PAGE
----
Wednesday, December 28, 2005
Am I really living for Jesus?
Of course, I'd like to think that's the case, but more often than not, I'd have to answer, "No."
If not, then why not?
In every case, the answer is because I'm lazy. This may seem evident to anyone who knows me, but it's not readily apparent to me. At least all of the time.
It's not really indolence: I work hard enough - well, okay, I have an office job and I'm not likely to break into a sweat typing, filing and surfing the net, but you get my drift.
I wander through my day and do what I do and think a couple of churchy thoughts and that's it, I'm a Christian.
Is it the fault of my Church? My wife? THE WORLD?
Is there some vast conspiracy of Romish churchmen in league with the Prince of this World to lead me astray?
Nope. Whatever faults the Church has, it's always pointed me to Jesus and the Scriptures.
All I have to do is open my Bible and read:
How blessed is anyone who rejects the advice of the wicked and does not take a stand in the path that sinners tread, nor a seat in company with cynics, but who delights in the law of Yahweh and murmurs his law day and night. Such a one is like a tree planted near streams; it bears fruit in season and its leaves never wither, and every project succeeds. How different the wicked, how different! Just like chaff blown around by the wind the wicked will not stand firm at the Judgement nor sinners in the gathering of the upright. For Yahweh watches over the path of the upright, but the path of the wicked is doomed. - NJB
Or this version:
Happy those who do not follow the counsel of the wicked, Nor go the way of sinners, nor sit in company with scoffers. Rather, the law of the LORD is their joy; God's law they study day and night. They are like a tree planted near streams of water, that yields its fruit in season; Its leaves never wither; whatever they do prospers. But not the wicked! They are like chaff driven by the wind. Therefore the wicked will not survive judgment, nor will sinners in the assembly of the just. The LORD watches over the way of the just, but the way of the wicked leads to ruin. - NAB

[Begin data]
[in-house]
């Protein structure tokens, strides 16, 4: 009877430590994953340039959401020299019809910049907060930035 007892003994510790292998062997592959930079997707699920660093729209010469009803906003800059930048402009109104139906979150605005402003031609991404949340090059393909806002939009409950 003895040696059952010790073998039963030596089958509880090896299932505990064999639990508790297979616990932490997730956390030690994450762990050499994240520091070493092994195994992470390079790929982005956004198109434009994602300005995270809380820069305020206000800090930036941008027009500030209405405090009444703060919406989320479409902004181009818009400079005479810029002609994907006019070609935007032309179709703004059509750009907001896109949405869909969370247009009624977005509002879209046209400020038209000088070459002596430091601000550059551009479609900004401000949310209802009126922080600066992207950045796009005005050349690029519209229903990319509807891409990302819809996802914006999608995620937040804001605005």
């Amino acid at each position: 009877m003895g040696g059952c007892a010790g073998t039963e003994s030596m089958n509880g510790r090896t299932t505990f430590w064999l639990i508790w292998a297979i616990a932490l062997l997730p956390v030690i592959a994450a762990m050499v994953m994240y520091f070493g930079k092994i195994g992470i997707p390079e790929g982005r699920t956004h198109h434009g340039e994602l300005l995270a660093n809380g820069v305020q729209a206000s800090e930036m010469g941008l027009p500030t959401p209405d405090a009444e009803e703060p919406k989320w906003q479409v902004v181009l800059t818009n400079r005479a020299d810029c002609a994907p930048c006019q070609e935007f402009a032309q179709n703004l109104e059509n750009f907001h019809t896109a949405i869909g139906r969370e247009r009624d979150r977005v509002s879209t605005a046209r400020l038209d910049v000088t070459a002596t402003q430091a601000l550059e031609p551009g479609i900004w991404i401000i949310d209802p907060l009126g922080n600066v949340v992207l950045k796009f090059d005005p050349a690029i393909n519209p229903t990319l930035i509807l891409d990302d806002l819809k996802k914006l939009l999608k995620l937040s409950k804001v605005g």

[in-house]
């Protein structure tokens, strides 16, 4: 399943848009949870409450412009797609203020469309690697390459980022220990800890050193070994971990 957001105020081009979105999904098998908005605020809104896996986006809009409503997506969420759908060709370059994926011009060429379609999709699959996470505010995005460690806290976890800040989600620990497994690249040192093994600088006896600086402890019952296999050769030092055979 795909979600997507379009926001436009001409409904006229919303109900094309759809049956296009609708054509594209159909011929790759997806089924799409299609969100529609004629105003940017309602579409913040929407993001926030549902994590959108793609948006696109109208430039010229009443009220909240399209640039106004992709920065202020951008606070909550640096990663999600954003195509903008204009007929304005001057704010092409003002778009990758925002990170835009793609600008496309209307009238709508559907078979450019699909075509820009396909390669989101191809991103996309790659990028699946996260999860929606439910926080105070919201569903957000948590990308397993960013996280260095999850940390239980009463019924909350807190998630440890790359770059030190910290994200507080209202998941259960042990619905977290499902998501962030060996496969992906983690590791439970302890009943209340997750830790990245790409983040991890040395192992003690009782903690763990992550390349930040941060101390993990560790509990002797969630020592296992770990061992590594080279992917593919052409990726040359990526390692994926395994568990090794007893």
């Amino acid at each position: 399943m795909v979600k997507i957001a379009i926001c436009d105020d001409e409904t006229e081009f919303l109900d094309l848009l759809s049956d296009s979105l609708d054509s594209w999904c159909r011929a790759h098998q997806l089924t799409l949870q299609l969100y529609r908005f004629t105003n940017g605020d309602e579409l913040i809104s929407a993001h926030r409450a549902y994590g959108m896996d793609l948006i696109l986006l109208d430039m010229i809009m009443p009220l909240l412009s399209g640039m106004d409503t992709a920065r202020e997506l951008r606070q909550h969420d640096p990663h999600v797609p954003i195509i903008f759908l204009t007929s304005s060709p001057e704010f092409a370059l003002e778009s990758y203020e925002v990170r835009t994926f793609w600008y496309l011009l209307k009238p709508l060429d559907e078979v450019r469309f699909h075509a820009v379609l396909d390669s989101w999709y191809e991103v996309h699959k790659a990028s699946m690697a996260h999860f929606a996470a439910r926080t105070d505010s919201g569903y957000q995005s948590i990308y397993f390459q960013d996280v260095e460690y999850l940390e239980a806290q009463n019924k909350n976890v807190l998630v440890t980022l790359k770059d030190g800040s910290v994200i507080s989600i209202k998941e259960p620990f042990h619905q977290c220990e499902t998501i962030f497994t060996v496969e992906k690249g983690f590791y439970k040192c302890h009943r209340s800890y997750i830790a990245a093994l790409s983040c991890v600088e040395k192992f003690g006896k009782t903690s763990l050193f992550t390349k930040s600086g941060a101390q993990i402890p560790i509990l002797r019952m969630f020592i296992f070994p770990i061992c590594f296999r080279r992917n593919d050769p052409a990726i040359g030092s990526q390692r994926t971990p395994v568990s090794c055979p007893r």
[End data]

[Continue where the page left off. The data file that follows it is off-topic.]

I like the NJB vision of murmuring God's laws day and night. Praying without ceasing.
Reject the counsel of the wicked; follow the way of the Lord. Read His Word - and not just read - aborb. Spend less time with cynics/scoffers.
But these are all choices I must make - activities I must do. Remove myself from the company of scoffers. Pick up my Bible and read it. Pray - just do it.
Of course I started messing around with this post Wednesday and it's now Friday...
Good thing no-one is likely to read this, huh?
Tuesday, December 27, 2005
Things that make you go "Hmmm..."